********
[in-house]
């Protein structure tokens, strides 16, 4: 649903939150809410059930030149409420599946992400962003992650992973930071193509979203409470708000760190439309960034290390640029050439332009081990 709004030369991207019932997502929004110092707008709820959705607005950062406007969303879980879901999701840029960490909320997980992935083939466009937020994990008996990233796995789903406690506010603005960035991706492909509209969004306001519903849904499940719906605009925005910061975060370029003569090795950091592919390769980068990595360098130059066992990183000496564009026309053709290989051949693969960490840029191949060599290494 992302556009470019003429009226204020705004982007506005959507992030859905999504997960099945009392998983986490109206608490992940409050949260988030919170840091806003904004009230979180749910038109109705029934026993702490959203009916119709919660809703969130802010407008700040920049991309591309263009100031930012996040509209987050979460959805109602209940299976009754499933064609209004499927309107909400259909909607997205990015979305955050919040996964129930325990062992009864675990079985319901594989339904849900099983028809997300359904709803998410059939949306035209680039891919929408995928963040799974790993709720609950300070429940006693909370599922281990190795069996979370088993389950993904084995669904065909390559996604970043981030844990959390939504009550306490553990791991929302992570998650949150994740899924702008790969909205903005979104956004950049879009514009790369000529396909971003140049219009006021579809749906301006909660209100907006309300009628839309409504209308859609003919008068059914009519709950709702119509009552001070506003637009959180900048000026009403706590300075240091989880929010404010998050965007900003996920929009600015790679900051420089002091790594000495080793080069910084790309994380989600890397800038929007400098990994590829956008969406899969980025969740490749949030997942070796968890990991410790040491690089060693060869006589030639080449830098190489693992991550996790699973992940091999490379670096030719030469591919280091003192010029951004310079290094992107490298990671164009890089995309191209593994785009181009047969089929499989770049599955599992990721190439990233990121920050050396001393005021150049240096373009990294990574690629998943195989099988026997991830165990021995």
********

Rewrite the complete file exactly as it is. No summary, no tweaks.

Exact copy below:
[in-house]
């Protein structure tokens, strides 16, 4: 649903939150809410059930030149409420599946992400962003992650992973930071193509979203409470708000760190439309960034290390640029050439332009081990 709004030369991207019932997502929004110092707008709820959705607005950062406007969303879980879901999701840029960490909320997980992935083939466009937020994990008996990233796995789903406690506010603005960035991706492909509209969004306001519903849904499940719906605009925005910061975060370029003569090795950091592919390769980068990595360098130059066992990183000496564009026309053709290989051949693969960490840029191949060599290494 992302556009470019003429009226204020705004982007506005959507992030859905999504997960099945009392998983986490109206608490992940409050949260988030919170840091806003904004009230979180749910038109109705029934026993702490959203009916119709919660809703969130802010407008700040920049991309591309263009100031930012996040509209987050979460959805109602209940299976009754499933064609209004499927309107909400259909909607997205990015979305955050919040996964129930325990062992009864675990079985319901594989339904849900099983028809997300359904709803998410059939949306035209680039891919929408995928963040799974790993709720609950300070429940006693909370599922281990190795069996979370088993389950993904084995669904065909390559996604970043981030844990959390939504009550306490553990791991929302992570998650949150994740899924702008790969909205903005979104956004950049879009514009790369000529396909971003140049219009006021579809749906301006909660209100907006309300009628839309409504209308859609003919008068059914009519709950709702119509009552001070506003637009959180900048000026009403706590300075240091989880929010404010998050965007900003996920929009600015790679900051420089002091790594000495080793080069910084790309994380989600890397800038929007400098990994590829956008969406899969980025969740490749949030997942070796968890990991410790040491690089060693060869006589030639080449830098190489693992991550996790699973992940091999490379670096030719030469591919280091003192010029951004310079290094992107490298990671164009890089995309191209593994785009181009047969089929499989770049599955599992990721190439990233990121920050050396001393005021150049240096373009990294990574690629998943195989099988026997991830165990021995």